1

The Oxford English Dictionary defines "bear witness" as

1- Testify to.

2- State or show one’s belief in.

Are both these definitions correct? I mean for instance, you don't bear witness or become a witness in a courtroom to "show your belief". You do it if you are an eye-witness or have solid evidence.

Please clarify this. Thanks.

closed as off-topic by Kristina Lopez, Zairja, RyeɃreḁd, user66974, tchrist Jun 18 '14 at 21:35

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  • The examples given in ODO (it's not the OED) help, surely? – Andrew Leach Jun 18 '14 at 12:31
4

You are confusing one kind of belief (religious usage, i.e. faith) with a different kind of belief (acceptance or understanding of something to be true).

Both definitions are correct, and you should be able to rationalise them with the second (actually primary) definition of belief.

If you are giving testimony, you are giving answers to questions to the best of your ability, which is replying with what you believe to be true, i.e. what you 'know'.

  • Yes, the religious meaning needs to be considered separately. In a UK court one 'gives evidence' whilst Americans 'testify'. The terms are synonymous. – WS2 Jun 18 '14 at 12:35
  • 1
    +1 for reminding folks that certainty in the things of this world is only approached asymptotically, along a continuum. – Brian Donovan Jun 18 '14 at 13:33
  • @BrianDonovan: a "helpful" upvote from me for your use of "asymptotically." Now if I could only wrap my brain around what an asymptote is! Care to elaborate? Don – rhetorician Jun 18 '14 at 16:16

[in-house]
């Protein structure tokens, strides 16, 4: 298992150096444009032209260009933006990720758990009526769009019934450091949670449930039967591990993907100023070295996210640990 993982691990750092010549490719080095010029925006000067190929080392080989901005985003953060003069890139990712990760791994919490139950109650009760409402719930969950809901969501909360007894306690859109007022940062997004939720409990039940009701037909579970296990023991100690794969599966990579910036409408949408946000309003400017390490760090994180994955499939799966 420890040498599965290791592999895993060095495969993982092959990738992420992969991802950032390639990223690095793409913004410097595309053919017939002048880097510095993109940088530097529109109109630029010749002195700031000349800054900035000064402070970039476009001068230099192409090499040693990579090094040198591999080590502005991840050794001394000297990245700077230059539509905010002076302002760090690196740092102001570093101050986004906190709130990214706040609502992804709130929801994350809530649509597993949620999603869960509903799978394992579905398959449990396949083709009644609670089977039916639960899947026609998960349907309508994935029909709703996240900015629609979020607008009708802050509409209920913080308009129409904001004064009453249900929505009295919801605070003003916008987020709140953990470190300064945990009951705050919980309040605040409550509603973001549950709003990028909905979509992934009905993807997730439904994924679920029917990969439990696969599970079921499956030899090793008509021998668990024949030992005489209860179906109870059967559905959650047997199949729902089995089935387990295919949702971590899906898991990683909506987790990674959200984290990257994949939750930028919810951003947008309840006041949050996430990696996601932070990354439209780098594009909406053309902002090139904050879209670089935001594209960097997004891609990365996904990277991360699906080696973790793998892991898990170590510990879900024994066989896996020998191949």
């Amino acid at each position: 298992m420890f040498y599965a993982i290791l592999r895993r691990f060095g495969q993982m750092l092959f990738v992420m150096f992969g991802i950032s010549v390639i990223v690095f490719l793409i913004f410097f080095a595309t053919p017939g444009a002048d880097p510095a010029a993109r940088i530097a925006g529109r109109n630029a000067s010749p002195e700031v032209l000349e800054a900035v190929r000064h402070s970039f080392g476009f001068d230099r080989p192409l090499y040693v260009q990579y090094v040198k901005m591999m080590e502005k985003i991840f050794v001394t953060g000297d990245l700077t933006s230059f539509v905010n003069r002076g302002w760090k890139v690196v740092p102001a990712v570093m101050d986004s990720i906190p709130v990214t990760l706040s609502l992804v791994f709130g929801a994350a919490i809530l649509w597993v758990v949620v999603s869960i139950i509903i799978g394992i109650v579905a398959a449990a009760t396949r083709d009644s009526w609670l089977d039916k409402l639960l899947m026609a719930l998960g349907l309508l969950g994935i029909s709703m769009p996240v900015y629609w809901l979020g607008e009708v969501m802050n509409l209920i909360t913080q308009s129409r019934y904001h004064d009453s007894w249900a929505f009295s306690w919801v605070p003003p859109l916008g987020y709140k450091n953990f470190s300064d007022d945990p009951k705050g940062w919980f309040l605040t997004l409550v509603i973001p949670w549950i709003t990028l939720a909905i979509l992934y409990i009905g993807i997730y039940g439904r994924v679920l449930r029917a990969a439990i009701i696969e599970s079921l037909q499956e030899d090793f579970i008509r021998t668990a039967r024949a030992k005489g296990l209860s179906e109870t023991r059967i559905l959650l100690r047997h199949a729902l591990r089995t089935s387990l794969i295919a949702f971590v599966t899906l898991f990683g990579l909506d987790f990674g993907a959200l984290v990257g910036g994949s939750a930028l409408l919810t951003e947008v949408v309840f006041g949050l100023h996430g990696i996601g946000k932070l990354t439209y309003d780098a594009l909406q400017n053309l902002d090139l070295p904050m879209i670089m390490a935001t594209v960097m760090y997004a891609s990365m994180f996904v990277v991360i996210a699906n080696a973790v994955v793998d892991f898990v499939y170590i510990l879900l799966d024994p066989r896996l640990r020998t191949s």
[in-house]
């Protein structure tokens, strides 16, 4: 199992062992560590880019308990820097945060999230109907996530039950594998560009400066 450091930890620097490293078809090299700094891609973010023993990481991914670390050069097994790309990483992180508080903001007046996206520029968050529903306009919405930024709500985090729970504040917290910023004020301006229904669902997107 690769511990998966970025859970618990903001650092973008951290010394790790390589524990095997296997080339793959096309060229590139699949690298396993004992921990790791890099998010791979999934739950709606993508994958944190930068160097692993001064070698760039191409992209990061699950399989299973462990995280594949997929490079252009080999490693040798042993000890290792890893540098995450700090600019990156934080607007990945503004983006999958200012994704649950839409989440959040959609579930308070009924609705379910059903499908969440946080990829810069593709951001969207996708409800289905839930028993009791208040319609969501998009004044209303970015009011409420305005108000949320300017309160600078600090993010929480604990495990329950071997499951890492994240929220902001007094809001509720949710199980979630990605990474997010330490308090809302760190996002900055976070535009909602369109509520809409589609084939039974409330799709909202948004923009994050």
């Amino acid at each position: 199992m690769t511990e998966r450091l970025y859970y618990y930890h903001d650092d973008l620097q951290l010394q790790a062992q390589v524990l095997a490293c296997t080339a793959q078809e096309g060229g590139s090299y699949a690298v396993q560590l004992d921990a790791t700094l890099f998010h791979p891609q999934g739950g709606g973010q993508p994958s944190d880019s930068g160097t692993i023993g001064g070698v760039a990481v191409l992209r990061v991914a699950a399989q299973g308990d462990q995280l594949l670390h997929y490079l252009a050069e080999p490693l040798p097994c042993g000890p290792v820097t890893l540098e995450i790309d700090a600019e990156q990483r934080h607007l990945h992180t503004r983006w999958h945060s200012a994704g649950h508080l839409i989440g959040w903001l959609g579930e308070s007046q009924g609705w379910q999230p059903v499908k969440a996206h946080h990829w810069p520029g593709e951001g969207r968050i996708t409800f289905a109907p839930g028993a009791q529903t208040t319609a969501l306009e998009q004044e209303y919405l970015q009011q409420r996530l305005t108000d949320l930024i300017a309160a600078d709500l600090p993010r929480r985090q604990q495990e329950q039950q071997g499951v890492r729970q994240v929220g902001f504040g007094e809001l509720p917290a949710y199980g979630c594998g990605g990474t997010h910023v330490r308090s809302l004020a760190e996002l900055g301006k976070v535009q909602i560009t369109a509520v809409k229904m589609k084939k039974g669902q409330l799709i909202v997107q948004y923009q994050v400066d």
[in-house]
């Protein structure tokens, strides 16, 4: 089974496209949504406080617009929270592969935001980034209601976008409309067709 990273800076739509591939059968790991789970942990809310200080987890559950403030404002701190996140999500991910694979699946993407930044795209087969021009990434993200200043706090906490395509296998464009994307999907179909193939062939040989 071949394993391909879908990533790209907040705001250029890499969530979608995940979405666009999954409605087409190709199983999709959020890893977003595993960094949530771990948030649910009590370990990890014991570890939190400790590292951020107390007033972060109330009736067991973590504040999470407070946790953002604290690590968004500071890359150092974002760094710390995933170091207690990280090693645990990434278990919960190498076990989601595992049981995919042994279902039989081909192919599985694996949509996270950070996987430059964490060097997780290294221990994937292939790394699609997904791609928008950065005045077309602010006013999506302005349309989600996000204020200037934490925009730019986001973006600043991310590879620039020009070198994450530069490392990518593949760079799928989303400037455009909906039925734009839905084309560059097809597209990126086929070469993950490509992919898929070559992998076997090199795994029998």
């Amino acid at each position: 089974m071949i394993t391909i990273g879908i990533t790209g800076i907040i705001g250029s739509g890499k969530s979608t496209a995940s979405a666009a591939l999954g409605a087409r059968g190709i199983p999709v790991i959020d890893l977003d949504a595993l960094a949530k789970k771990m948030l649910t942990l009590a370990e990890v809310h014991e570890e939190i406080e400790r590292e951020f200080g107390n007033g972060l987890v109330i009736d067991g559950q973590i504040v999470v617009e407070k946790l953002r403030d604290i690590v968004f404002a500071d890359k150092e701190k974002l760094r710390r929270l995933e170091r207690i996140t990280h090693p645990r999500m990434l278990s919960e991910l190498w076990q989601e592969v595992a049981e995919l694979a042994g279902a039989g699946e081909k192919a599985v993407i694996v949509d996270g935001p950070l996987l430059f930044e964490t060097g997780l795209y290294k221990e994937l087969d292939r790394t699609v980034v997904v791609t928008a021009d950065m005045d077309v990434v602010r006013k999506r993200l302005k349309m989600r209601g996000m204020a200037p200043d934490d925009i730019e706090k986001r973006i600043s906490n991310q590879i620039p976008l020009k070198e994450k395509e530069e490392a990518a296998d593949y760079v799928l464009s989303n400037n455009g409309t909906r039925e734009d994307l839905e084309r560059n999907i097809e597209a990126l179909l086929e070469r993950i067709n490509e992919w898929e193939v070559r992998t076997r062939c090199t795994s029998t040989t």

• @rhetorician: a metaphor from analytic geometry, where it means a line that a given curve always approaches but never quite reaches, such as the x and y axes when you plot the function y=1/x (as x gets ever larger y gets ever smaller but never reaches zero--see Wikipedia article for a start). I apply the concept metaphorically to the relation between discourse and truth, in rhetorical epistemology. Gorgias & Isocrates both insisted on the universally doxastic or, in EL&U lingo, "opinion-based" character of rhetorical (i.e., human) discourse. – Brian Donovan Jun 18 '14 at 17:21
  • @rhetorician an asymptote is a function that approaches a limit, with the specific behaviour that as it gets closer to the limit, the rate at which it approaches decreases, resulting in it getting infinitely closer, yet never actually reaching, the limit value. A good basic example is shown on that wiki page, and is the function y = 1/x which you can see will tend to 0 as x increases, but never actually reach it. Ed: beaten to the punch! – Sam Jun 18 '14 at 17:22

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